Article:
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Sunday, September 11, 2011
Updated: September 13, 12:39 PM ET
Catching up with ... Butch Woolfolk

By Chantel Jennings
WolverineNation

Editor's note: Catching Up With is a periodic series in which WolverineNation will interview past Michigan players about their playing days and what they're up to now. This installment features former running back Butch Woolfolk.

Butch Woolfolk (1978-81) was Michigan's all-time leading rusher (3,861 yards) when he finished school. During the 1980 season, Woolfolk, then a junior, helped lead Michigan to Bo Schembechler's first Rose Bowl victory. Woolfolk was named the MVP of the game after rushing for 182 yards and a touchdown.

In his final year, he helped the Wolverines finish 8-3 before winning the BlueBonnet Bowl and being named MVP. He also was named the MVP of the 1981 team -- a group that had five All-Americans (Woolfolk, Kurt Becker, Ed Muransky, William "Bubba" Paris and Anthony Carter).

Butch Woolfolk
Butch Woolfolk recalls legendary coach Bo Schembechler as a guy "full of integrity."
Following graduation, Woolfolk was drafted by the New York Giants in the first round of the NFL draft. He played seven years in the NFL and moved from New York to Houston to Detroit.

Woolfolk lives outside of Houston with his wife, Regina. They have two sons, Jarrel and Troy. Troy is a senior cornerback for the Wolverines.

Q: What have you been up to since you graduated from the University of Michigan? BW: I played seven years in the NFL and then I retired because of a career ending injury in my knee. I got into entrepreneurial opportunities, and I own several businesses. I've just been living in the Houston area where both my boys were born and raised. I've been married 28 years to my wife, Regina, and we're empty nesters now. Living life wonderfully as empty nesters.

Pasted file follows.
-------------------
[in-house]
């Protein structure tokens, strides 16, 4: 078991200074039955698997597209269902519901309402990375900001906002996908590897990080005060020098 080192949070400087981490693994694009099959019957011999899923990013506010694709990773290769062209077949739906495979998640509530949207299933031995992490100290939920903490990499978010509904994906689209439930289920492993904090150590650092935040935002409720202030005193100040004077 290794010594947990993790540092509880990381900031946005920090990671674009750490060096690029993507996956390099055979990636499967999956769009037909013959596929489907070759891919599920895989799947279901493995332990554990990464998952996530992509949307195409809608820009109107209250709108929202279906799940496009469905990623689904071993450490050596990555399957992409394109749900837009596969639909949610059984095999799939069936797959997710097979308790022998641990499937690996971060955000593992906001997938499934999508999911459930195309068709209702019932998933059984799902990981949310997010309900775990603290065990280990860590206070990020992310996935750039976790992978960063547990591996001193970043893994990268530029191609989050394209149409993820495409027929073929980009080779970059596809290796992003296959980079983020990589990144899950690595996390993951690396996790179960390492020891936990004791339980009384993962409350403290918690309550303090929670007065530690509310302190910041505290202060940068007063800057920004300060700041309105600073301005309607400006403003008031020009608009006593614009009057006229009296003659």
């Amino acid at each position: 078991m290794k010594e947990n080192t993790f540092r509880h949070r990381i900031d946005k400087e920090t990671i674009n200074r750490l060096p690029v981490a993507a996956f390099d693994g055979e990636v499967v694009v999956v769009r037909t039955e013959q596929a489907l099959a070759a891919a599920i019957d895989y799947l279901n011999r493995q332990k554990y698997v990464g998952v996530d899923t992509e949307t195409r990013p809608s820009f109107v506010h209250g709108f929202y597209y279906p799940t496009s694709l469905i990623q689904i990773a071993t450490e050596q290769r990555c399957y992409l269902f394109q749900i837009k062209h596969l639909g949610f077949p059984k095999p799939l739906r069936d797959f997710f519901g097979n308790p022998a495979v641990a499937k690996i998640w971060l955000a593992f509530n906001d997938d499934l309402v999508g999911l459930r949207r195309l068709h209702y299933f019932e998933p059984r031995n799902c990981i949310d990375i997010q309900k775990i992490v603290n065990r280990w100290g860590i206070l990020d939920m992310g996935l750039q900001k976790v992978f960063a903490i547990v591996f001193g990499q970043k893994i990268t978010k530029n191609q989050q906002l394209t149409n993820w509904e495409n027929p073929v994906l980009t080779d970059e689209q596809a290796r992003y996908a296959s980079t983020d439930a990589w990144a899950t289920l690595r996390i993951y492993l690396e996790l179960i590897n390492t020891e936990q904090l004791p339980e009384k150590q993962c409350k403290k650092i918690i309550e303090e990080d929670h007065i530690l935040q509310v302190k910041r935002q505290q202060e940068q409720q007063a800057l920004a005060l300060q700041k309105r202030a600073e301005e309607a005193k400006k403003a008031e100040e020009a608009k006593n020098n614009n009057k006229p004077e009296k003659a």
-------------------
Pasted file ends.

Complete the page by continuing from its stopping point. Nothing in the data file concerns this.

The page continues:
Q: And how is life as an empty nester? BW: It's great, the whole house is quiet. We don't even go upstairs, that's where the boys were. Our bedroom is downstairs so the house is just extremely quiet, and we love it.

Q: How is life in Houston? BW: I got traded from the New York Giants to the Houston Oilers in 1985, and then I kind of made this my home since 1985 because my boys were born here. So it just kind of became home.

Q: Were you excited at the prospect of little football players when you had two boys? BW: Yeah, I thought I was gonna have a football player, but I wasn't so sure that I wanted him to play football. People kind of gravitate to certain sports, and I started pushing my oldest son, (Tarrel), into football, but I did not do that with Troy.

Q: How did your sons' football in Texas differ from your childhood football in New Jersey? BW: Well, it was very different. The most obvious thing is they had spring ball in Texas, and they start practicing around May. They do four or five weeks of practice. In New Jersey, when I was growing up, it was, 'Football season ends, and I'll see you in July when football season starts up again.' There was no offseason practice. Now they have spring football in Texas and they have 7-on-7 which follows that, so it's almost year-round. It's so intense down here in Texas, there's so much talent everywhere. It's just amazing. New Jersey was a good school in terms of a lot of talent and ability, but nothing like Texas.